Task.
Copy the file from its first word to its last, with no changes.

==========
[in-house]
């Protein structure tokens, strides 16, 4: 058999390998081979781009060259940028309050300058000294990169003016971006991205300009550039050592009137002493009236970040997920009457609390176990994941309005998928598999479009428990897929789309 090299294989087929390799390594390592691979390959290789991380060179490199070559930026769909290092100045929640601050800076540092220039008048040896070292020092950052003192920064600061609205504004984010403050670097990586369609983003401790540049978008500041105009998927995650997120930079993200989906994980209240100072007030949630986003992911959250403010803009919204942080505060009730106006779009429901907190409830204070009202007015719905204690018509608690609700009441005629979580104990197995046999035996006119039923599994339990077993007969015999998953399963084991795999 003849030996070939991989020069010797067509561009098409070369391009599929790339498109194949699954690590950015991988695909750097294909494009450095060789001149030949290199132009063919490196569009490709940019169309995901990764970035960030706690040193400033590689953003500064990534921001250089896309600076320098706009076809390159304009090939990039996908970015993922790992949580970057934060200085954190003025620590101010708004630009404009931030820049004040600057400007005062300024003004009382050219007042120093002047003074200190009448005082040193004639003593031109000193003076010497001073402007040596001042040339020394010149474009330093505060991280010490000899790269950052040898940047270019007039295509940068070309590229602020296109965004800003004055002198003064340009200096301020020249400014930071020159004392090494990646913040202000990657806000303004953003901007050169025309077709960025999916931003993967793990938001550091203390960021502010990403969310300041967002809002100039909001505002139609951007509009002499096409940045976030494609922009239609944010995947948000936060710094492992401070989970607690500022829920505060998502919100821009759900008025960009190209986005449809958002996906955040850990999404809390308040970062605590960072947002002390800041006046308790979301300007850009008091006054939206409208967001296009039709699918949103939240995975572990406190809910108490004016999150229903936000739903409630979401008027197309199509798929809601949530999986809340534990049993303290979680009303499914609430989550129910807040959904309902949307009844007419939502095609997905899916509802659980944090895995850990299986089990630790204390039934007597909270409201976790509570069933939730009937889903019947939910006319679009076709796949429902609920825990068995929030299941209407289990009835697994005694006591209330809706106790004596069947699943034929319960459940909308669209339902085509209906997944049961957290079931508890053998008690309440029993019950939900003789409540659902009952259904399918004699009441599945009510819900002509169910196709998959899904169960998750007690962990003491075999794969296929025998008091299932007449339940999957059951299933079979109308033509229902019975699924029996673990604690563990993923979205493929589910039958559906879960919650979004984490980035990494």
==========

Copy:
[in-house]
């Protein structure tokens, strides 16, 4: 058999390998081979781009060259940028309050300058000294990169003016971006991205300009550039050592009137002493009236970040997920009457609390176990994941309005998928598999479009428990897929789309 090299294989087929390799390594390592691979390959290789991380060179490199070559930026769909290092100045929640601050800076540092220039008048040896070292020092950052003192920064600061609205504004984010403050670097990586369609983003401790540049978008500041105009998927995650997120930079993200989906994980209240100072007030949630986003992911959250403010803009919204942080505060009730106006779009429901907190409830204070009202007015719905204690018509608690609700009441005629979580104990197995046999035996006119039923599994339990077993007969015999998953399963084991795999 003849030996070939991989020069010797067509561009098409070369391009599929790339498109194949699954690590950015991988695909750097294909494009450095060789001149030949290199132009063919490196569009490709940019169309995901990764970035960030706690040193400033590689953003500064990534921001250089896309600076320098706009076809390159304009090939990039996908970015993922790992949580970057934060200085954190003025620590101010708004630009404009931030820049004040600057400007005062300024003004009382050219007042120093002047003074200190009448005082040193004639003593031109000193003076010497001073402007040596001042040339020394010149474009330093505060991280010490000899790269950052040898940047270019007039295509940068070309590229602020296109965004800003004055002198003064340009200096301020020249400014930071020159004392090494990646913040202000990657806000303004953003901007050169025309077709960025999916931003993967793990938001550091203390960021502010990403969310300041967002809002100039909001505002139609951007509009002499096409940045976030494609922009239609944010995947948000936060710094492992401070989970607690500022829920505060998502919100821009759900008025960009190209986005449809958002996906955040850990999404809390308040970062605590960072947002002390800041006046308790979301300007850009008091006054939206409208967001296009039709699918949103939240995975572990406190809910108490004016999150229903936000739903409630979401008027197309199509798929809601949530999986809340534990049993303290979680009303499914609430989550129910807040959904309902949307009844007419939502095609997905899916509802659980944090895995850990299986089990630790204390039934007597909270409201976790509570069933939730009937889903019947939910006319679009076709796949429902609920825990068995929030299941209407289990009835697994005694006591209330809706106790004596069947699943034929319960459940909308669209339902085509209906997944049961957290079931508890053998008690309440029993019950939900003789409540659902009952259904399918004699009441599945009510819900002509169910196709998959899904169960998750007690962990003491075999794969296929025998008091299932007449339940999957059951299933079979109308033509229902019975699924029996673990604690563990993923979205493929589910039958559906879960919650979004984490980035990494």